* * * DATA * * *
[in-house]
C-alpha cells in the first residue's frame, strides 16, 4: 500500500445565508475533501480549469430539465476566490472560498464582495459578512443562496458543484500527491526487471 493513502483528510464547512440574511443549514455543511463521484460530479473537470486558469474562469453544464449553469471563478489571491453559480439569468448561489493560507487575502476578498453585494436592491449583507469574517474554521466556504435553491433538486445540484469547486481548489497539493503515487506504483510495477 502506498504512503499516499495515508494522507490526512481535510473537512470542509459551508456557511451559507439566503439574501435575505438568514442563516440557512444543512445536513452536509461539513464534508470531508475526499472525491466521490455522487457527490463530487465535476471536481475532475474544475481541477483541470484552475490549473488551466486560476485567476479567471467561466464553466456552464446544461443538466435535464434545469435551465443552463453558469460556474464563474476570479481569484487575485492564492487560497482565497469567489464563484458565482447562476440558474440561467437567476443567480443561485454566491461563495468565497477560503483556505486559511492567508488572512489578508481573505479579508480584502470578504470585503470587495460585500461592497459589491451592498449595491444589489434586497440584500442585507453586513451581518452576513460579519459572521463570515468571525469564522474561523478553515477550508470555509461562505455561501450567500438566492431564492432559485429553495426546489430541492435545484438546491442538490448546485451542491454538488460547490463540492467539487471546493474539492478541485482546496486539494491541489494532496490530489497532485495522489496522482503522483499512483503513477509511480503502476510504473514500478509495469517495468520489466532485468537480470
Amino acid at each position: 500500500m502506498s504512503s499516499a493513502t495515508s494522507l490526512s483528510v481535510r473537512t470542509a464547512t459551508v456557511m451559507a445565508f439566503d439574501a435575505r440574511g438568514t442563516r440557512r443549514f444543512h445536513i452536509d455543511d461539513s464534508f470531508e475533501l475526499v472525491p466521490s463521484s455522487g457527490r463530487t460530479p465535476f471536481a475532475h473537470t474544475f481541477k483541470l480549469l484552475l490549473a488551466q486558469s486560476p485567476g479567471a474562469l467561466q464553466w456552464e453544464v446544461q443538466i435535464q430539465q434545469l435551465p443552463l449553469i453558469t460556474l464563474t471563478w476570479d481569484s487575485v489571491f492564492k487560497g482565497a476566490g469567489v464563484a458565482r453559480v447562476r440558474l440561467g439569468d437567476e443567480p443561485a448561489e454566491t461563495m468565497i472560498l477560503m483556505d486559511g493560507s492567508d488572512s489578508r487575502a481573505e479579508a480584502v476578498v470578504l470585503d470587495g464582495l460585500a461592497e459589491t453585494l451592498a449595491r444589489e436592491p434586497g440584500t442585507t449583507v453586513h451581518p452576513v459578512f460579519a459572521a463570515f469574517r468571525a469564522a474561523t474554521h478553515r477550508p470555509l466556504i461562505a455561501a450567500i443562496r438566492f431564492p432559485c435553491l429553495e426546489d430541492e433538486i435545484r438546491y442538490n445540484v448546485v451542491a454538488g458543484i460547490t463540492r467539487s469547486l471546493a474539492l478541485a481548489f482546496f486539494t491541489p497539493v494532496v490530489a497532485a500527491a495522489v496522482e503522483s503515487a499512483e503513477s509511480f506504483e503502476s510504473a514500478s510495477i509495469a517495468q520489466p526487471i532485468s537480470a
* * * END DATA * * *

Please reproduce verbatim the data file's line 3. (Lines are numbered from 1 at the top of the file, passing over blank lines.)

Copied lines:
Amino acid at each position: 500500500m502506498s504512503s499516499a493513502t495515508s494522507l490526512s483528510v481535510r473537512t470542509a464547512t459551508v456557511m451559507a445565508f439566503d439574501a435575505r440574511g438568514t442563516r440557512r443549514f444543512h445536513i452536509d455543511d461539513s464534508f470531508e475533501l475526499v472525491p466521490s463521484s455522487g457527490r463530487t460530479p465535476f471536481a475532475h473537470t474544475f481541477k483541470l480549469l484552475l490549473a488551466q486558469s486560476p485567476g479567471a474562469l467561466q464553466w456552464e453544464v446544461q443538466i435535464q430539465q434545469l435551465p443552463l449553469i453558469t460556474l464563474t471563478w476570479d481569484s487575485v489571491f492564492k487560497g482565497a476566490g469567489v464563484a458565482r453559480v447562476r440558474l440561467g439569468d437567476e443567480p443561485a448561489e454566491t461563495m468565497i472560498l477560503m483556505d486559511g493560507s492567508d488572512s489578508r487575502a481573505e479579508a480584502v476578498v470578504l470585503d470587495g464582495l460585500a461592497e459589491t453585494l451592498a449595491r444589489e436592491p434586497g440584500t442585507t449583507v453586513h451581518p452576513v459578512f460579519a459572521a463570515f469574517r468571525a469564522a474561523t474554521h478553515r477550508p470555509l466556504i461562505a455561501a450567500i443562496r438566492f431564492p432559485c435553491l429553495e426546489d430541492e433538486i435545484r438546491y442538490n445540484v448546485v451542491a454538488g458543484i460547490t463540492r467539487s469547486l471546493a474539492l478541485a481548489f482546496f486539494t491541489p497539493v494532496v490530489a497532485a500527491a495522489v496522482e503522483s503515487a499512483e503513477s509511480f506504483e503502476s510504473a514500478s510495477i509495469a517495468q520489466p526487471i532485468s537480470a